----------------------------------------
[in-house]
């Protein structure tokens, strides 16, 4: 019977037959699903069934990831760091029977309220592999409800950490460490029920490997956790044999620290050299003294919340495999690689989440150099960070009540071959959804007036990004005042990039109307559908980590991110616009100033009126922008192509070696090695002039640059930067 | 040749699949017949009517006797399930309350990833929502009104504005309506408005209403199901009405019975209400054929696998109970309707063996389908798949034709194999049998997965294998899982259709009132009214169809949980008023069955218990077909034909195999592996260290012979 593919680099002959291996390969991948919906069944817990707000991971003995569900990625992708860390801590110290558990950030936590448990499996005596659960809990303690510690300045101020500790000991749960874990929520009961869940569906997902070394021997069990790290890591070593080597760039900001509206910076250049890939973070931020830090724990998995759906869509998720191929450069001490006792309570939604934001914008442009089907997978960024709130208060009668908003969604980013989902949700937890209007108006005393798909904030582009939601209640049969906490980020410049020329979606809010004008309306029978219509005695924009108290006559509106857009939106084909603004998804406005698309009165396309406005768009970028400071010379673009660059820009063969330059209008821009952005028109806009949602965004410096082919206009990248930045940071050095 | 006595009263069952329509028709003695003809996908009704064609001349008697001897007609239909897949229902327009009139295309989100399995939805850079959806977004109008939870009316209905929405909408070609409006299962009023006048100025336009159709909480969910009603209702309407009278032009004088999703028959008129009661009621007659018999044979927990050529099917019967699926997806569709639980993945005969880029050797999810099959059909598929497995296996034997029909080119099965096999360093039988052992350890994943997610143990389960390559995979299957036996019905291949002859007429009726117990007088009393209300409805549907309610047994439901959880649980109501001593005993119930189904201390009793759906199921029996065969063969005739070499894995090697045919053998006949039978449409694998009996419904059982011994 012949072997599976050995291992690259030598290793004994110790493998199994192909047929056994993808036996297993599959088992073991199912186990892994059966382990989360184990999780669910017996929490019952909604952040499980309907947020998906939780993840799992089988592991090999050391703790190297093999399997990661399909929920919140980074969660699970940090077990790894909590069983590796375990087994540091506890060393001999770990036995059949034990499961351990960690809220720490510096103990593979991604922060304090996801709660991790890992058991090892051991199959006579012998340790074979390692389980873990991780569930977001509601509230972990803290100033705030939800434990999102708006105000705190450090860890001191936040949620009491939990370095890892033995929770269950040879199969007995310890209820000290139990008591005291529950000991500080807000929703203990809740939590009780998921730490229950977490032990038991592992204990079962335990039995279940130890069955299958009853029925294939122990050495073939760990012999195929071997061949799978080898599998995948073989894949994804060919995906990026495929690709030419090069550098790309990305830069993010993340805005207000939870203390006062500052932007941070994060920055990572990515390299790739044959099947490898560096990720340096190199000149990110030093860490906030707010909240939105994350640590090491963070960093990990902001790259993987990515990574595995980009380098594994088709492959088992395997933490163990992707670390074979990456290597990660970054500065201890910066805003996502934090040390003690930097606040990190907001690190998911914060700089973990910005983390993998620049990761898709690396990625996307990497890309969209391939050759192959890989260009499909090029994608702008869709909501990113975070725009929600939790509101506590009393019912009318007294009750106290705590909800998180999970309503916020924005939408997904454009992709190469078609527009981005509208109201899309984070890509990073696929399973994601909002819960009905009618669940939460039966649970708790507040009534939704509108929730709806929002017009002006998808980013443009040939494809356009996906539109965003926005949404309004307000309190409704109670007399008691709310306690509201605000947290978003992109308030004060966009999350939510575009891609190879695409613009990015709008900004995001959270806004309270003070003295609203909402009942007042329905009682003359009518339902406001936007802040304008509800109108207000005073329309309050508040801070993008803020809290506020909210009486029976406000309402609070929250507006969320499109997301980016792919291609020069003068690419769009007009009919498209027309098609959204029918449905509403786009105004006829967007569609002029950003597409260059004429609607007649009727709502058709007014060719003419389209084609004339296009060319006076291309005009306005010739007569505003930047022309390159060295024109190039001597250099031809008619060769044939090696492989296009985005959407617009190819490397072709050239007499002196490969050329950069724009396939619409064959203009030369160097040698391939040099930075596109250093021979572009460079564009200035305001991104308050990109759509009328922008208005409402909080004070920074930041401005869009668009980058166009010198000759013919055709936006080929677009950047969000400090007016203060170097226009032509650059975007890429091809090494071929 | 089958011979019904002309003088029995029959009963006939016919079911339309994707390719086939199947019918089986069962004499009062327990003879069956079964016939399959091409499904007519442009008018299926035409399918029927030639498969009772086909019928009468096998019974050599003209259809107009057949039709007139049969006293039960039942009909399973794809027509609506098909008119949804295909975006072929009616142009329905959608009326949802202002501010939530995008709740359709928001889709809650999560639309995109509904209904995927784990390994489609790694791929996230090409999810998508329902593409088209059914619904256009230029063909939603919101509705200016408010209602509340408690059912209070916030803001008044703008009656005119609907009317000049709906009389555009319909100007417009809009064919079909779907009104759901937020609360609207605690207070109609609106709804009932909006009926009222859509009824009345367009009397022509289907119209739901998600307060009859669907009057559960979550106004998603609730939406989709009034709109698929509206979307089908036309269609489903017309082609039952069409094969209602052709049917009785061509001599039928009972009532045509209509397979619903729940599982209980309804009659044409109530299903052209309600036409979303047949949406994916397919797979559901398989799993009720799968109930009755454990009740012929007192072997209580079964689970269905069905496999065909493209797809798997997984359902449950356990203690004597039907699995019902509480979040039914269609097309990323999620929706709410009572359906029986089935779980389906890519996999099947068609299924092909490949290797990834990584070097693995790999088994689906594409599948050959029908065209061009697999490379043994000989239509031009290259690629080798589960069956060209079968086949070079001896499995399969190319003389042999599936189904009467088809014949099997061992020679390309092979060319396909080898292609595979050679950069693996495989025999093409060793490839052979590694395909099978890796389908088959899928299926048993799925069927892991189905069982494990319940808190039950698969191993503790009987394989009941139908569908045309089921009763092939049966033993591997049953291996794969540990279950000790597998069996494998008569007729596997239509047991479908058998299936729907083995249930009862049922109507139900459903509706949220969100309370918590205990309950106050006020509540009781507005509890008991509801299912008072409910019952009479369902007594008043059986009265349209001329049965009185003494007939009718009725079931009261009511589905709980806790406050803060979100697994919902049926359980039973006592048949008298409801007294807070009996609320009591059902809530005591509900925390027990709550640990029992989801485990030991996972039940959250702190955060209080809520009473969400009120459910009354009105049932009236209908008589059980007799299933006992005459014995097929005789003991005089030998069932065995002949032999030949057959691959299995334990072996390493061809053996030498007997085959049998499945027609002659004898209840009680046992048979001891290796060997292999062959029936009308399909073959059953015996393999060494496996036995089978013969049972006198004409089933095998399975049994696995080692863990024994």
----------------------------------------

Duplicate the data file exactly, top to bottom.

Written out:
[in-house]
């Protein structure tokens, strides 16, 4: 019977037959699903069934990831760091029977309220592999409800950490460490029920490997956790044999620290050299003294919340495999690689989440150099960070009540071959959804007036990004005042990039109307559908980590991110616009100033009126922008192509070696090695002039640059930067 | 040749699949017949009517006797399930309350990833929502009104504005309506408005209403199901009405019975209400054929696998109970309707063996389908798949034709194999049998997965294998899982259709009132009214169809949980008023069955218990077909034909195999592996260290012979 593919680099002959291996390969991948919906069944817990707000991971003995569900990625992708860390801590110290558990950030936590448990499996005596659960809990303690510690300045101020500790000991749960874990929520009961869940569906997902070394021997069990790290890591070593080597760039900001509206910076250049890939973070931020830090724990998995759906869509998720191929450069001490006792309570939604934001914008442009089907997978960024709130208060009668908003969604980013989902949700937890209007108006005393798909904030582009939601209640049969906490980020410049020329979606809010004008309306029978219509005695924009108290006559509106857009939106084909603004998804406005698309009165396309406005768009970028400071010379673009660059820009063969330059209008821009952005028109806009949602965004410096082919206009990248930045940071050095 | 006595009263069952329509028709003695003809996908009704064609001349008697001897007609239909897949229902327009009139295309989100399995939805850079959806977004109008939870009316209905929405909408070609409006299962009023006048100025336009159709909480969910009603209702309407009278032009004088999703028959008129009661009621007659018999044979927990050529099917019967699926997806569709639980993945005969880029050797999810099959059909598929497995296996034997029909080119099965096999360093039988052992350890994943997610143990389960390559995979299957036996019905291949002859007429009726117990007088009393209300409805549907309610047994439901959880649980109501001593005993119930189904201390009793759906199921029996065969063969005739070499894995090697045919053998006949039978449409694998009996419904059982011994 012949072997599976050995291992690259030598290793004994110790493998199994192909047929056994993808036996297993599959088992073991199912186990892994059966382990989360184990999780669910017996929490019952909604952040499980309907947020998906939780993840799992089988592991090999050391703790190297093999399997990661399909929920919140980074969660699970940090077990790894909590069983590796375990087994540091506890060393001999770990036995059949034990499961351990960690809220720490510096103990593979991604922060304090996801709660991790890992058991090892051991199959006579012998340790074979390692389980873990991780569930977001509601509230972990803290100033705030939800434990999102708006105000705190450090860890001191936040949620009491939990370095890892033995929770269950040879199969007995310890209820000290139990008591005291529950000991500080807000929703203990809740939590009780998921730490229950977490032990038991592992204990079962335990039995279940130890069955299958009853029925294939122990050495073939760990012999195929071997061949799978080898599998995948073989894949994804060919995906990026495929690709030419090069550098790309990305830069993010993340805005207000939870203390006062500052932007941070994060920055990572990515390299790739044959099947490898560096990720340096190199000149990110030093860490906030707010909240939105994350640590090491963070960093990990902001790259993987990515990574595995980009380098594994088709492959088992395997933490163990992707670390074979990456290597990660970054500065201890910066805003996502934090040390003690930097606040990190907001690190998911914060700089973990910005983390993998620049990761898709690396990625996307990497890309969209391939050759192959890989260009499909090029994608702008869709909501990113975070725009929600939790509101506590009393019912009318007294009750106290705590909800998180999970309503916020924005939408997904454009992709190469078609527009981005509208109201899309984070890509990073696929399973994601909002819960009905009618669940939460039966649970708790507040009534939704509108929730709806929002017009002006998808980013443009040939494809356009996906539109965003926005949404309004307000309190409704109670007399008691709310306690509201605000947290978003992109308030004060966009999350939510575009891609190879695409613009990015709008900004995001959270806004309270003070003295609203909402009942007042329905009682003359009518339902406001936007802040304008509800109108207000005073329309309050508040801070993008803020809290506020909210009486029976406000309402609070929250507006969320499109997301980016792919291609020069003068690419769009007009009919498209027309098609959204029918449905509403786009105004006829967007569609002029950003597409260059004429609607007649009727709502058709007014060719003419389209084609004339296009060319006076291309005009306005010739007569505003930047022309390159060295024109190039001597250099031809008619060769044939090696492989296009985005959407617009190819490397072709050239007499002196490969050329950069724009396939619409064959203009030369160097040698391939040099930075596109250093021979572009460079564009200035305001991104308050990109759509009328922008208005409402909080004070920074930041401005869009668009980058166009010198000759013919055709936006080929677009950047969000400090007016203060170097226009032509650059975007890429091809090494071929 | 089958011979019904002309003088029995029959009963006939016919079911339309994707390719086939199947019918089986069962004499009062327990003879069956079964016939399959091409499904007519442009008018299926035409399918029927030639498969009772086909019928009468096998019974050599003209259809107009057949039709007139049969006293039960039942009909399973794809027509609506098909008119949804295909975006072929009616142009329905959608009326949802202002501010939530995008709740359709928001889709809650999560639309995109509904209904995927784990390994489609790694791929996230090409999810998508329902593409088209059914619904256009230029063909939603919101509705200016408010209602509340408690059912209070916030803001008044703008009656005119609907009317000049709906009389555009319909100007417009809009064919079909779907009104759901937020609360609207605690207070109609609106709804009932909006009926009222859509009824009345367009009397022509289907119209739901998600307060009859669907009057559960979550106004998603609730939406989709009034709109698929509206979307089908036309269609489903017309082609039952069409094969209602052709049917009785061509001599039928009972009532045509209509397979619903729940599982209980309804009659044409109530299903052209309600036409979303047949949406994916397919797979559901398989799993009720799968109930009755454990009740012929007192072997209580079964689970269905069905496999065909493209797809798997997984359902449950356990203690004597039907699995019902509480979040039914269609097309990323999620929706709410009572359906029986089935779980389906890519996999099947068609299924092909490949290797990834990584070097693995790999088994689906594409599948050959029908065209061009697999490379043994000989239509031009290259690629080798589960069956060209079968086949070079001896499995399969190319003389042999599936189904009467088809014949099997061992020679390309092979060319396909080898292609595979050679950069693996495989025999093409060793490839052979590694395909099978890796389908088959899928299926048993799925069927892991189905069982494990319940808190039950698969191993503790009987394989009941139908569908045309089921009763092939049966033993591997049953291996794969540990279950000790597998069996494998008569007729596997239509047991479908058998299936729907083995249930009862049922109507139900459903509706949220969100309370918590205990309950106050006020509540009781507005509890008991509801299912008072409910019952009479369902007594008043059986009265349209001329049965009185003494007939009718009725079931009261009511589905709980806790406050803060979100697994919902049926359980039973006592048949008298409801007294807070009996609320009591059902809530005591509900925390027990709550640990029992989801485990030991996972039940959250702190955060209080809520009473969400009120459910009354009105049932009236209908008589059980007799299933006992005459014995097929005789003991005089030998069932065995002949032999030949057959691959299995334990072996390493061809053996030498007997085959049998499945027609002659004898209840009680046992048979001891290796060997292999062959029936009308399909073959059953015996393999060494496996036995089978013969049972006198004409089933095998399975049994696995080692863990024994």